Good copy-editing preserves credibility and makes it easier for your readers to understand what it is you have to say. People often confuse copy-editing and proofreading. Both are necessary but separate stages of the publication process. Copy-editing happens before the text is designed or typeset for printing; proofreading happens just before the designed/typeset text goes to print.

Copy-editing involves more substantive changes. Of course, the basics are covered: errors in punctuation, spelling, and grammatical structure. But beyond this, there are elements of style and consistency. If text has been written by multiple authors and is presented as one body of work, the transition from one author to the next should be seamless. The reader should not be able to spot where the first author stops and the second begins. The style of the piece should be consistent; the audience should be fixed; and the facts and supporting evidence should match.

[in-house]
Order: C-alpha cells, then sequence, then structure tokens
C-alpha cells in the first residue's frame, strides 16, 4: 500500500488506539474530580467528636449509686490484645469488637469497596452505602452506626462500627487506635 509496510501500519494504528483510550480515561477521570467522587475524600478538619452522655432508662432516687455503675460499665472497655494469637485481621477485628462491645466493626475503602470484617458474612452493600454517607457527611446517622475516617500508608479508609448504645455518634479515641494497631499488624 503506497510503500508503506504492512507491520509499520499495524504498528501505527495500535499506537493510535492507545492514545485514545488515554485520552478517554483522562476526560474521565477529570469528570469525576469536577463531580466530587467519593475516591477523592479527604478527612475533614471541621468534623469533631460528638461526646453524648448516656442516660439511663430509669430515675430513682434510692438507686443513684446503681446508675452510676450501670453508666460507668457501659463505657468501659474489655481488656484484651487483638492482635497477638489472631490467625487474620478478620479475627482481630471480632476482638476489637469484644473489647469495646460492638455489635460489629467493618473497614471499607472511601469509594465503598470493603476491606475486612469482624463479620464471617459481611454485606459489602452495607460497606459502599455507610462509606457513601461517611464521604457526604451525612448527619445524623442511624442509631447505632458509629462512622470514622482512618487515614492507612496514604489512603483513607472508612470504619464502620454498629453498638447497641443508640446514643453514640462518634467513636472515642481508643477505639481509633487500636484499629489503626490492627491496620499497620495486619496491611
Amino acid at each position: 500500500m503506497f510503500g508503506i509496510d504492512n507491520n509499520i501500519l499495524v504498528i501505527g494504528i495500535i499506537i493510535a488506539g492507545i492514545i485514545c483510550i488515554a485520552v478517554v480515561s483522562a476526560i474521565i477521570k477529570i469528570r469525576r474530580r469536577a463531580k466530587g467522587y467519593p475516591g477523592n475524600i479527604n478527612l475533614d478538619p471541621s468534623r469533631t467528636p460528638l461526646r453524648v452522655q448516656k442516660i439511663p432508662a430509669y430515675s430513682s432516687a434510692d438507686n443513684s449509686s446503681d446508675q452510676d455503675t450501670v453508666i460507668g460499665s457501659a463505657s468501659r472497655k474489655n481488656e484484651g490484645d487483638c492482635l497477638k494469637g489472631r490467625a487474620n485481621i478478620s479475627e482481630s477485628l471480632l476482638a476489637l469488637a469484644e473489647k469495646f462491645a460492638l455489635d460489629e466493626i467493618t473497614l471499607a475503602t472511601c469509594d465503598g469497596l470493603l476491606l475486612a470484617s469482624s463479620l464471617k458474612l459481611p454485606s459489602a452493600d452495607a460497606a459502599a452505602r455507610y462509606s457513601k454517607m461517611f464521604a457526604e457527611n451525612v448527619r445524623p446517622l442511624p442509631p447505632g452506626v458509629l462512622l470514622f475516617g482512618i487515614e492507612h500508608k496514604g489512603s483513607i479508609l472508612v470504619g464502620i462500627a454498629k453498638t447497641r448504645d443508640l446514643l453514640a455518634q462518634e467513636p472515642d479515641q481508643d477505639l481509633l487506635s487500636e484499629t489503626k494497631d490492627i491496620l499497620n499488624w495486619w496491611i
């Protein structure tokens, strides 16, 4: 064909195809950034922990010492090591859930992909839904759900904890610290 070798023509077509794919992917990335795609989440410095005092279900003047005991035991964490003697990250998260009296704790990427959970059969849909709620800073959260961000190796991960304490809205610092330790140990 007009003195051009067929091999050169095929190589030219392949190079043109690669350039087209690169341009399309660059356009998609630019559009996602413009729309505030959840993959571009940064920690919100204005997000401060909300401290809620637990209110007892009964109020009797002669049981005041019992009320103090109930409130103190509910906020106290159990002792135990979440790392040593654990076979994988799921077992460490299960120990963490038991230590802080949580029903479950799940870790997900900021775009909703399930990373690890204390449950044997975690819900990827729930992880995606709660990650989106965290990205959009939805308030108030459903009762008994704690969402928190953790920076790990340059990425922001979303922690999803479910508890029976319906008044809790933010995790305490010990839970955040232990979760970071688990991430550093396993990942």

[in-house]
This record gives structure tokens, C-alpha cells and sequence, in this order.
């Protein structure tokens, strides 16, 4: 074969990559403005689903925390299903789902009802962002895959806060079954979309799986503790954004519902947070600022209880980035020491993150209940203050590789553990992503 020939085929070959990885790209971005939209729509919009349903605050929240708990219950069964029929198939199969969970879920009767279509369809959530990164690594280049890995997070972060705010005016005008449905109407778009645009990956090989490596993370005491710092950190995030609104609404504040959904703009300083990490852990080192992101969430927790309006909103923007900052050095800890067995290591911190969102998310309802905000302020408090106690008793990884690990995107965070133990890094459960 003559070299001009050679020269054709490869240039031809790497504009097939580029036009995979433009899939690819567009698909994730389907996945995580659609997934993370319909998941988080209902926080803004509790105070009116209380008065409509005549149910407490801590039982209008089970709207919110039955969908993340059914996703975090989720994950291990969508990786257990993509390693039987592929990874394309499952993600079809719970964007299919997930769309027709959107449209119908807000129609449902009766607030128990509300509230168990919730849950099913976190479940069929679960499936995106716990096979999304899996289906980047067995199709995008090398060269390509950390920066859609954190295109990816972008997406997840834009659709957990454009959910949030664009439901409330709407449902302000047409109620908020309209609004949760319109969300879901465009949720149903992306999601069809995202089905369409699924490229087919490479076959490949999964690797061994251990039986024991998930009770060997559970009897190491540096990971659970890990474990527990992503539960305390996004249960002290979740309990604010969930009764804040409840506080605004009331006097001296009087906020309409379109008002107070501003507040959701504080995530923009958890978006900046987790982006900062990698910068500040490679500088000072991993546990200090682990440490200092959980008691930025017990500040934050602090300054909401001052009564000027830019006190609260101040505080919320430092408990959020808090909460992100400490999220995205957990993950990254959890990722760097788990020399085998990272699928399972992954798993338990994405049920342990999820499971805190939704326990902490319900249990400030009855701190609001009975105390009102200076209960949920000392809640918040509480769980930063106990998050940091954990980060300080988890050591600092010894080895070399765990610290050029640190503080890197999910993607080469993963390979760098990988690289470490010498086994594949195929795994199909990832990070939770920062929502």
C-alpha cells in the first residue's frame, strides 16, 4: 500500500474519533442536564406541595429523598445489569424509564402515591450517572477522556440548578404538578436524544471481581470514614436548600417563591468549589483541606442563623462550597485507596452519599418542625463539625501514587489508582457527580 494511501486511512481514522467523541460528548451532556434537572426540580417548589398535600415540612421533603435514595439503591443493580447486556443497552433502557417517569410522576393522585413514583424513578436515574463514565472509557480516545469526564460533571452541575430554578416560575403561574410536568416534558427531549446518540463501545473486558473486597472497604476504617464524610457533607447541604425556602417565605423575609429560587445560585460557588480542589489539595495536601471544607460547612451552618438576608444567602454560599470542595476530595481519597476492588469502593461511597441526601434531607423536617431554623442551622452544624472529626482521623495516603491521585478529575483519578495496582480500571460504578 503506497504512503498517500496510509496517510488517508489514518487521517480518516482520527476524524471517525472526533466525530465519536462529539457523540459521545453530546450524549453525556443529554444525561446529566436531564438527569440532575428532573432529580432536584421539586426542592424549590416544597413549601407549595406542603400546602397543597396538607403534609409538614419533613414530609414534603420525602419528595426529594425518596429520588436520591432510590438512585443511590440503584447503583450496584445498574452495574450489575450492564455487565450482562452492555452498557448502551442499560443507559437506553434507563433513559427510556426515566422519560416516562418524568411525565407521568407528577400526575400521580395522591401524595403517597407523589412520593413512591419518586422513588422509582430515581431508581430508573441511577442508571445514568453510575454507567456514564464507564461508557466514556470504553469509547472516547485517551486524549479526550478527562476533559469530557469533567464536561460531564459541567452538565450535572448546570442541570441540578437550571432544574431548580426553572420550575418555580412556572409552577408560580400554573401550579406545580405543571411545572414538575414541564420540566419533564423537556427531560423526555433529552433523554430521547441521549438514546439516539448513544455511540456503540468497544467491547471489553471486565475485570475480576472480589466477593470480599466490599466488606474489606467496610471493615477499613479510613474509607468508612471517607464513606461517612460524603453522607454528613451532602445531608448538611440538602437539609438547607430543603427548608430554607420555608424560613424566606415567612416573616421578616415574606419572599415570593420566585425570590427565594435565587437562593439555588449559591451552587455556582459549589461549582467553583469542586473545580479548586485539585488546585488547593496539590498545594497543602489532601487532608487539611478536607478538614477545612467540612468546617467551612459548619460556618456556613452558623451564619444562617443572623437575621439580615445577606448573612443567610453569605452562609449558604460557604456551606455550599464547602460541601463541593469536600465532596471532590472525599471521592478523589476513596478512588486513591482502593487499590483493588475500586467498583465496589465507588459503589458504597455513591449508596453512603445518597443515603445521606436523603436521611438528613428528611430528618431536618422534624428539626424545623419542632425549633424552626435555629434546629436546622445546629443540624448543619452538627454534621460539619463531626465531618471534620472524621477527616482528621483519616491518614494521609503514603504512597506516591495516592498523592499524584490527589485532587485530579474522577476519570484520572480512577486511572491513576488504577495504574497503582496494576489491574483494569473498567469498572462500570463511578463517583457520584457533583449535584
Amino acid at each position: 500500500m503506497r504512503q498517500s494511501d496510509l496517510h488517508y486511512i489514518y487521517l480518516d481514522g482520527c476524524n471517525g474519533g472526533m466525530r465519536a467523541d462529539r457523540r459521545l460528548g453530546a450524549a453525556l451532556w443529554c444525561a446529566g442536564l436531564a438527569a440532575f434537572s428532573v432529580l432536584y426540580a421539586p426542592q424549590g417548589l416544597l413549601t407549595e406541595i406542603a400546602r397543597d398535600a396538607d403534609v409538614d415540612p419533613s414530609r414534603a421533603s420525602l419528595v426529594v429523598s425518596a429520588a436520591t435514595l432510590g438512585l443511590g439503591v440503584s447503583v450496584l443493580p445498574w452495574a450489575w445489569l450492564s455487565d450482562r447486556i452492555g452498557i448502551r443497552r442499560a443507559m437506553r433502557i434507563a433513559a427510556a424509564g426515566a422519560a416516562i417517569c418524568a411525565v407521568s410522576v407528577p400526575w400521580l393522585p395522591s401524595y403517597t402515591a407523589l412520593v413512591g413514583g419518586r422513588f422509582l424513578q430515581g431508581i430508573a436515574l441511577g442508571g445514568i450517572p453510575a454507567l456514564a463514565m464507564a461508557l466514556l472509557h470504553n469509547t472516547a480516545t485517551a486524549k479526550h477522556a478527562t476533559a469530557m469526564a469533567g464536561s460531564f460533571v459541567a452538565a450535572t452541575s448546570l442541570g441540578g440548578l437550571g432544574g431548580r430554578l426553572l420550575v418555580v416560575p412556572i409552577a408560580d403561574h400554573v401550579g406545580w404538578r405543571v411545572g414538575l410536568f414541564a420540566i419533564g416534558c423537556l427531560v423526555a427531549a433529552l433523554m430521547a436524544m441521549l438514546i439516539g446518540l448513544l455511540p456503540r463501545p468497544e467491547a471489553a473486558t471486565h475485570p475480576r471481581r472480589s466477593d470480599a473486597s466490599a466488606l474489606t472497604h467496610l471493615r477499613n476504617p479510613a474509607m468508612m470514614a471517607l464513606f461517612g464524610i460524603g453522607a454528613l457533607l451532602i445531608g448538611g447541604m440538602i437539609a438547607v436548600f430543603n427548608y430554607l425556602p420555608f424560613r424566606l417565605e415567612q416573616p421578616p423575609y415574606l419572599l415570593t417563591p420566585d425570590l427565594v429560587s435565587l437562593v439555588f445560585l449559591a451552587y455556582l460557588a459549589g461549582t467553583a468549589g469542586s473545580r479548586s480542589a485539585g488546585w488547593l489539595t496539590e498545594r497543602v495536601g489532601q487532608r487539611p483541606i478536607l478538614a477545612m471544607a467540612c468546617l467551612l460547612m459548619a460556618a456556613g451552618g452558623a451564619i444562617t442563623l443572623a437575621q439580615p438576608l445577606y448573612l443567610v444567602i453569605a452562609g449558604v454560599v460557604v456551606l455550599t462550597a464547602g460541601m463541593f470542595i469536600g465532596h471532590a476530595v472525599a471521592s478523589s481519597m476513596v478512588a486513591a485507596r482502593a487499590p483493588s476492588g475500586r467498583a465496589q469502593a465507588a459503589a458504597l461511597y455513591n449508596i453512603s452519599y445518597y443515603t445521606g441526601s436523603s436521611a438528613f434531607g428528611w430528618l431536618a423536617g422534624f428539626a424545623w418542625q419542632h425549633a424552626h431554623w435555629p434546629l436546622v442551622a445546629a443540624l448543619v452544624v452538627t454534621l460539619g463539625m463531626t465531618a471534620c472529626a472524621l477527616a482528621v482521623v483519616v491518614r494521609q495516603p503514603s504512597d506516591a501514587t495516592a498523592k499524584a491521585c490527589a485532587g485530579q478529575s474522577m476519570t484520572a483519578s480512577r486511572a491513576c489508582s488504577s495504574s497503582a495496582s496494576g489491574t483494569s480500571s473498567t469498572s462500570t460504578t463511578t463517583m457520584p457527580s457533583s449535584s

A good copy editor is your first line of defence; we will check for clarity, consistency, style, voice, and credibility. And then, most importantly, we will take the time to sit with you and discuss proposed changes; explain why some points are unclear; clarify inconsistencies; and discuss your style. This cooperation between author and copy editor results in high-quality text.

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